How to plan for farm ducks, including information on Muscovy, Indian Running and Perkin duck breeds.
People are always giving us something. We got our trio of Muscovy ducks one day when a lady who lives near our Country Bookstore in Noroton, Conn., moved. They were breeders and she didn't want to have them killed. Knowing that we had a small farm, she thought we might like them.
There is a good deal to be said for making ducks your second poultry project, particularly if you have any kind of small stream or pond on your place, although neither is necessary. One of the unusual things about ducks is that they are well adapted to either a small place or to large-scale commercial production.
Don't start a duck project unless your family is fond of duck. If you're anywhere near as successful as we've been, you'll have a lot of duck. The trio that was given to us has produced over 25 ducklings in the first six months. Incidentally, Muscovy ducks are better eating, we think, than the ordinary Pekin variety that you get in the market.
Anyway, ducks do furnish delicious variety for the table. Many people like duck eggs, too, especially for cooking. Ducks require relatively little care and are practically free of disease problems. They are efficient and economical meat producers, gaining weight rapidly even when allowed to forage for much of their food.
You have three choices as to how to plan your duck raising program. You can keep a small flock of breeders the year around. You can buy day-old ducklings and brood them like baby chicks, but with less heat and care. Or you can buy duck eggs and hatch them out under hens.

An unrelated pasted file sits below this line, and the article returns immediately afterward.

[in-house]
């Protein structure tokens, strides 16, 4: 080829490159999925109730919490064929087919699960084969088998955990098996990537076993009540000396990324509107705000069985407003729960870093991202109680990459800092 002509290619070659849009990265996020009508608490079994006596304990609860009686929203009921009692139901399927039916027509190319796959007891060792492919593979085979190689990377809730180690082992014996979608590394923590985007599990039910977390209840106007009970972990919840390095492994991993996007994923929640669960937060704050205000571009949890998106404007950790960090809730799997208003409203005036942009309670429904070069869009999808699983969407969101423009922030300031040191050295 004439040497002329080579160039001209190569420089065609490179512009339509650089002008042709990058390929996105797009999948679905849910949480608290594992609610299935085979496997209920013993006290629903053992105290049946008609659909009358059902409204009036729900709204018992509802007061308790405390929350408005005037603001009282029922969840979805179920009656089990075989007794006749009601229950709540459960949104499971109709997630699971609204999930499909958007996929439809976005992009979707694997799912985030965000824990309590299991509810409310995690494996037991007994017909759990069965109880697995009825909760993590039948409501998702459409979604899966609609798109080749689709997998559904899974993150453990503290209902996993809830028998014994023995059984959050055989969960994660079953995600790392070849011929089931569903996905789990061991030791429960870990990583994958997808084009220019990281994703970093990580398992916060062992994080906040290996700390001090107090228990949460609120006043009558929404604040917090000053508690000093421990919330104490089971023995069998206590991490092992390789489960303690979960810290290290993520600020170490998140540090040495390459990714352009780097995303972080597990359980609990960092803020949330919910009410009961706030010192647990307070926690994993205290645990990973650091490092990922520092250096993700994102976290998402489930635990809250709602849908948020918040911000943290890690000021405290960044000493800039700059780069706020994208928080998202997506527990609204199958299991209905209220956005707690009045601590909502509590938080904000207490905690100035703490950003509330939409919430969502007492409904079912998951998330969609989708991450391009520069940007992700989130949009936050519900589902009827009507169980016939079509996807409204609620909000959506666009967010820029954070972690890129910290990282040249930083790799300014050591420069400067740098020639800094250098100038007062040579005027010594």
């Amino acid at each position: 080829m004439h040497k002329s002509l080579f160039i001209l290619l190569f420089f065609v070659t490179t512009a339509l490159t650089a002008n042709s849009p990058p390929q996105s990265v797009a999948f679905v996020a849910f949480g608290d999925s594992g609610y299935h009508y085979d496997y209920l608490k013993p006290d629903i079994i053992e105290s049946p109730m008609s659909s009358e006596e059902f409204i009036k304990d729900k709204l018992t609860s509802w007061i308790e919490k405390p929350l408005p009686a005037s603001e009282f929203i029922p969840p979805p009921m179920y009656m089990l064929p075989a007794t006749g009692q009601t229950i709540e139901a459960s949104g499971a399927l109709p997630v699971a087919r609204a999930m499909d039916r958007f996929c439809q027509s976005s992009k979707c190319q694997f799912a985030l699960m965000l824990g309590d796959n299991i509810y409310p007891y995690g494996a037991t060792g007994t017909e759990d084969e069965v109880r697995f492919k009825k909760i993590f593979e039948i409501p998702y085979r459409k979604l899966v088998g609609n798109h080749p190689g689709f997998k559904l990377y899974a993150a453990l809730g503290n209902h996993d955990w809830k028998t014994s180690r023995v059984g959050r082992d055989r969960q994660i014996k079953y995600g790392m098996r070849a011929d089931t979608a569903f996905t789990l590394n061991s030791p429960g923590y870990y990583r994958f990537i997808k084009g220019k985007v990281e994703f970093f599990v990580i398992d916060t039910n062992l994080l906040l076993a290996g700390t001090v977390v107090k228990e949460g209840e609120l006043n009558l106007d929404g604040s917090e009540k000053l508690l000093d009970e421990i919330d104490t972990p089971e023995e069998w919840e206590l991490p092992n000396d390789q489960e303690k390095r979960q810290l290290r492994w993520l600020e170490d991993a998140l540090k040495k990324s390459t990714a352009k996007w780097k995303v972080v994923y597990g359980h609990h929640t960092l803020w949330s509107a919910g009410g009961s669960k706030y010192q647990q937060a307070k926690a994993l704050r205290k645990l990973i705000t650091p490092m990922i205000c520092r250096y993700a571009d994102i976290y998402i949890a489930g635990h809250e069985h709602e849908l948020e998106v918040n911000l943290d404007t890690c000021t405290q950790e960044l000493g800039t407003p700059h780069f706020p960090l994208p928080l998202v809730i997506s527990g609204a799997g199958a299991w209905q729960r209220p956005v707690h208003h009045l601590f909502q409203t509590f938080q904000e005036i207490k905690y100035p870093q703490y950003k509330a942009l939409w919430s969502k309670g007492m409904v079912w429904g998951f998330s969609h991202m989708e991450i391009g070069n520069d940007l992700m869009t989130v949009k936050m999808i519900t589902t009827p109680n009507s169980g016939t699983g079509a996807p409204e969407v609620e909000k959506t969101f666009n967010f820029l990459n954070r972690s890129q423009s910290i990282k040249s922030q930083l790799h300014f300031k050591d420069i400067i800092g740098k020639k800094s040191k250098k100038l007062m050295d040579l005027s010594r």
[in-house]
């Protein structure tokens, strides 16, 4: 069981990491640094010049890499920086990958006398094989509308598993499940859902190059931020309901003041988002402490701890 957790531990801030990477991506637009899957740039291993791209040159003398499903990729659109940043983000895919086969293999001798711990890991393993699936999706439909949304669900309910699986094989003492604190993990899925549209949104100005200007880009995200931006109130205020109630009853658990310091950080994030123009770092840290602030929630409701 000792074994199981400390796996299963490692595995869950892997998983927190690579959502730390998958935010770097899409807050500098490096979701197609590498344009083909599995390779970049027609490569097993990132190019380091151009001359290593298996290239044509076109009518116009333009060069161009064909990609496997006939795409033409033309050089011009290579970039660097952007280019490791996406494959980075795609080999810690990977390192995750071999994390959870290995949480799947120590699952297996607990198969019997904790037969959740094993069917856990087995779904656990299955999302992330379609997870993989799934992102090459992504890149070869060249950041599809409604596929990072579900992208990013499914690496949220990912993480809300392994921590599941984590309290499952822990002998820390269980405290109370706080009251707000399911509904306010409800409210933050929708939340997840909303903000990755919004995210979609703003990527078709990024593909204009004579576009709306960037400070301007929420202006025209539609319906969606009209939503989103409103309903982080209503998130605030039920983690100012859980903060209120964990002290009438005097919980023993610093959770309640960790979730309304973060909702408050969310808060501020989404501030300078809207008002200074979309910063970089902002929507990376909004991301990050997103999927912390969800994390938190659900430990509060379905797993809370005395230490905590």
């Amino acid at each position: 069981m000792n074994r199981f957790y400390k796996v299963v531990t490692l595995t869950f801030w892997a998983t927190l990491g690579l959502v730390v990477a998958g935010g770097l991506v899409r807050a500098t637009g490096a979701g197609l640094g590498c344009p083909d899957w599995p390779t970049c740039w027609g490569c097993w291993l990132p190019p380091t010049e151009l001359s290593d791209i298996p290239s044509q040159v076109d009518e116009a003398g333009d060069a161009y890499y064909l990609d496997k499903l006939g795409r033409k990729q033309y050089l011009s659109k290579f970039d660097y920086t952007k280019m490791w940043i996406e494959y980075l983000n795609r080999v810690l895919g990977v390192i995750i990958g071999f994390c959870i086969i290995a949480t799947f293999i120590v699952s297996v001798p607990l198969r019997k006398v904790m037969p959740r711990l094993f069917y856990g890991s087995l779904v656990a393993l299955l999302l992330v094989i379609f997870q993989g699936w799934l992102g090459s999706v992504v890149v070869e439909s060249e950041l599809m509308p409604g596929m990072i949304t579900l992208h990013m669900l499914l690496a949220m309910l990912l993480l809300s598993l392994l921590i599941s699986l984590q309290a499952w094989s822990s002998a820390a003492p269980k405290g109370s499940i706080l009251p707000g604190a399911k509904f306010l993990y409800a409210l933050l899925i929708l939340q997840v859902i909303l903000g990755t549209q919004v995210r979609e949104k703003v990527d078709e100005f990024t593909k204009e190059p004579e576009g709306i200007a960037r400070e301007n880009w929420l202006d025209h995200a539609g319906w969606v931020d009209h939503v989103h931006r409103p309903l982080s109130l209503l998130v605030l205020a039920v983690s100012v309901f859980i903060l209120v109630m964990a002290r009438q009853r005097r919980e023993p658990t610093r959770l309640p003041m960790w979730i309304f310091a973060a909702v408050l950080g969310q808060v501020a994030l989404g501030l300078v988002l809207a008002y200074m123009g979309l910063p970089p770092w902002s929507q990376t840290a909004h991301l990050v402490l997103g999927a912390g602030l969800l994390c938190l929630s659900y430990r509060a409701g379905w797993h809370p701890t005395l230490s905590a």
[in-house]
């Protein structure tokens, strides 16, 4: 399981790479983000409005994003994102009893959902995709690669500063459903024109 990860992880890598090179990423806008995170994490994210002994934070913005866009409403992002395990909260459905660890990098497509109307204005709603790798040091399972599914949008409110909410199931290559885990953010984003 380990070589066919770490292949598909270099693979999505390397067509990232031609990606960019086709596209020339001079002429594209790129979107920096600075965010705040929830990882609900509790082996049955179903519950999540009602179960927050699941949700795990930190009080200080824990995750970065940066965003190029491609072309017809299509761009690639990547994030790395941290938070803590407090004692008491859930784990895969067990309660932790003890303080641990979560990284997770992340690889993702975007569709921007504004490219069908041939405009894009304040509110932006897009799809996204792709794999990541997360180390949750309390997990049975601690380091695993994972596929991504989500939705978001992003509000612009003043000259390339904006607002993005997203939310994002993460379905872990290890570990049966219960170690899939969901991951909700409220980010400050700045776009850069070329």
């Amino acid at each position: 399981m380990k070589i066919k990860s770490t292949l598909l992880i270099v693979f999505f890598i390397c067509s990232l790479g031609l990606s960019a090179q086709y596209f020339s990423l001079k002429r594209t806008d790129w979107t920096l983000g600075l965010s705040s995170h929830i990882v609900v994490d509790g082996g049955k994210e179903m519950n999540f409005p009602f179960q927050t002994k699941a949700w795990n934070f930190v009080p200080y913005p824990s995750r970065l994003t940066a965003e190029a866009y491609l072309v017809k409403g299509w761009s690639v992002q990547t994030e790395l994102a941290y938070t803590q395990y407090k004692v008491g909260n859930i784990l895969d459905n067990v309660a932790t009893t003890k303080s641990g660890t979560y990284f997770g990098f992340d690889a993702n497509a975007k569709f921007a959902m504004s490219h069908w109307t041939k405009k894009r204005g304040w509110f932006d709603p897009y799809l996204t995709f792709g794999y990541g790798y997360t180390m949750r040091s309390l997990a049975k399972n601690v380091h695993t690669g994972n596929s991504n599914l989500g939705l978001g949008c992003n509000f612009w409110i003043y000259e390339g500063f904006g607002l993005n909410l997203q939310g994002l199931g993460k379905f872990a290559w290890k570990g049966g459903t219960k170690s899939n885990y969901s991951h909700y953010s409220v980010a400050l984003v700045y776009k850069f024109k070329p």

Reasons for owning ducks varies. Some just plain like ducks and like having them around and some would like having some duck eggs for eating or cooking in addition to having duck meat if you have some grass forage land. If you have a stream or pond, keep a small flock of breeders.
You don't have to qualify on all these points to keep a flock of breeders, but if you do, then your flock will practically keep themselves, providing you with plenty of tasty meals from spring until late fall.
If you don't have forage, ducks can be fenced in, but will require more feed. If you don't have the stream or pond, you can provide a sunken trough, half-barrel or pan. You can raise ducks successfully without any water, but they like water to wash themselves in and it is said to be best if the eggs are moistened regularly during the setting. This moistening occurs naturally whenever the ducks return to the nest with wet feathers from bathing.
For housing, almost any kind of shelter will do. A small coop with a door would be ideal, because if you want to gather eggs it is a good idea to keep ducks shut in until 9 or 10 a.m. Supply litter on floor for warmth and dryness.
Your ducks will build their own nests in the shelter or around the place and will each hatch 12 to 15 or even more ducklings at a sitting, and they will probably do it at least twice a year. They may produce eggs the year around, heavily from early spring through July. The number of ducklings you let them hatch will be determined by how many eggs they lay and how many you take to eat.
One drake for up to five or six ducks is a workable arrangement, but you will probably want to start with a "trio" of one drake and two ducks. A small flock will give you all the ducks that you want.